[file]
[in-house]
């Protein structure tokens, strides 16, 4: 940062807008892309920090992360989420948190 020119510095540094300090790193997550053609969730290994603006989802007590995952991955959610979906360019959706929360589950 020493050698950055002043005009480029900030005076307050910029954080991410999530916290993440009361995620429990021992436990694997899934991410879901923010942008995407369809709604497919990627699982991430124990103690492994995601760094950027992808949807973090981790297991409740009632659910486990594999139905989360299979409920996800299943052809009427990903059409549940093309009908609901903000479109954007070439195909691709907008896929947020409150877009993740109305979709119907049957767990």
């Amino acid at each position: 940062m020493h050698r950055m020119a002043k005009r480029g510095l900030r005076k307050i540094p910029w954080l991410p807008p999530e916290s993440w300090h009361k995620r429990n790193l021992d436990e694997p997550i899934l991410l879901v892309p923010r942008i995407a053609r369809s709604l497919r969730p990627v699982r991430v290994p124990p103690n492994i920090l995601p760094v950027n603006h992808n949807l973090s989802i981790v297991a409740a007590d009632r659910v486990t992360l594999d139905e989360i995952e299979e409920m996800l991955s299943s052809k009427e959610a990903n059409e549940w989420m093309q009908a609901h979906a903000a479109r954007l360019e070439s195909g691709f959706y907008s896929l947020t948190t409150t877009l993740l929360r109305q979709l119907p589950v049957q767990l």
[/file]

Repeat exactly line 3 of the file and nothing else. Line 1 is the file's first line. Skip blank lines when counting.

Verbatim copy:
């Amino acid at each position: 940062m020493h050698r950055m020119a002043k005009r480029g510095l900030r005076k307050i540094p910029w954080l991410p807008p999530e916290s993440w300090h009361k995620r429990n790193l021992d436990e694997p997550i899934l991410l879901v892309p923010r942008i995407a053609r369809s709604l497919r969730p990627v699982r991430v290994p124990p103690n492994i920090l995601p760094v950027n603006h992808n949807l973090s989802i981790v297991a409740a007590d009632r659910v486990t992360l594999d139905e989360i995952e299979e409920m996800l991955s299943s052809k009427e959610a990903n059409e549940w989420m093309q009908a609901h979906a903000a479109r954007l360019e070439s195909g691709f959706y907008s896929l947020t948190t409150t877009l993740l929360r109305q979709l119907p589950v049957q767990l």